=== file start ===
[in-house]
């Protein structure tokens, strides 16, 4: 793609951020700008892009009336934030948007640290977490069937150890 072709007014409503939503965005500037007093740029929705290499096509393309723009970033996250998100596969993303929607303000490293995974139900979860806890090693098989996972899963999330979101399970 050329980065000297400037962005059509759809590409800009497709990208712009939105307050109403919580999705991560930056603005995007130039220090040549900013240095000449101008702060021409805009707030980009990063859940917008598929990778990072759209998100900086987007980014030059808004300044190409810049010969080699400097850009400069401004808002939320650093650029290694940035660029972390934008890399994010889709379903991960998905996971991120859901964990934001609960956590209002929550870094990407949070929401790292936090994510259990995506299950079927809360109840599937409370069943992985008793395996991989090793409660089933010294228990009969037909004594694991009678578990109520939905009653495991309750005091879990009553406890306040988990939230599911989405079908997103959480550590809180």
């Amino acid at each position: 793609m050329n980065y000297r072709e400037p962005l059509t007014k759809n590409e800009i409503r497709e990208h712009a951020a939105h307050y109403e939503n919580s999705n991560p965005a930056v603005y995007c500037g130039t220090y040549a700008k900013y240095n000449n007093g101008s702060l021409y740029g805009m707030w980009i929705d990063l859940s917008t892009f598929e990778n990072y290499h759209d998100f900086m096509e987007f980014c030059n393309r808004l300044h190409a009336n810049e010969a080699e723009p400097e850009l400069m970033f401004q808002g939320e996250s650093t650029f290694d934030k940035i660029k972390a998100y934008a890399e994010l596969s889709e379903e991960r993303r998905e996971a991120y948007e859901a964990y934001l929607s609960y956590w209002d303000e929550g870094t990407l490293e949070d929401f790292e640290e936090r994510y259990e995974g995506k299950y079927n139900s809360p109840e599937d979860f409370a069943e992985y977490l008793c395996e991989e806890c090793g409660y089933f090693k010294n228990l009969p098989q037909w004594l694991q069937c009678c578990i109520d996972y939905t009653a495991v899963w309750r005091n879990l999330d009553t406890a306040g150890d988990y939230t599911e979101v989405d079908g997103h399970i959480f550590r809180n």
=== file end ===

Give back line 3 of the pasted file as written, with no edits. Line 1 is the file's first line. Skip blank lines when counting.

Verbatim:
């Amino acid at each position: 793609m050329n980065y000297r072709e400037p962005l059509t007014k759809n590409e800009i409503r497709e990208h712009a951020a939105h307050y109403e939503n919580s999705n991560p965005a930056v603005y995007c500037g130039t220090y040549a700008k900013y240095n000449n007093g101008s702060l021409y740029g805009m707030w980009i929705d990063l859940s917008t892009f598929e990778n990072y290499h759209d998100f900086m096509e987007f980014c030059n393309r808004l300044h190409a009336n810049e010969a080699e723009p400097e850009l400069m970033f401004q808002g939320e996250s650093t650029f290694d934030k940035i660029k972390a998100y934008a890399e994010l596969s889709e379903e991960r993303r998905e996971a991120y948007e859901a964990y934001l929607s609960y956590w209002d303000e929550g870094t990407l490293e949070d929401f790292e640290e936090r994510y259990e995974g995506k299950y079927n139900s809360p109840e599937d979860f409370a069943e992985y977490l008793c395996e991989e806890c090793g409660y089933f090693k010294n228990l009969p098989q037909w004594l694991q069937c009678c578990i109520d996972y939905t009653a495991v899963w309750r005091n879990l999330d009553t406890a306040g150890d988990y939230t599911e979101v989405d079908g997103h399970i959480f550590r809180n």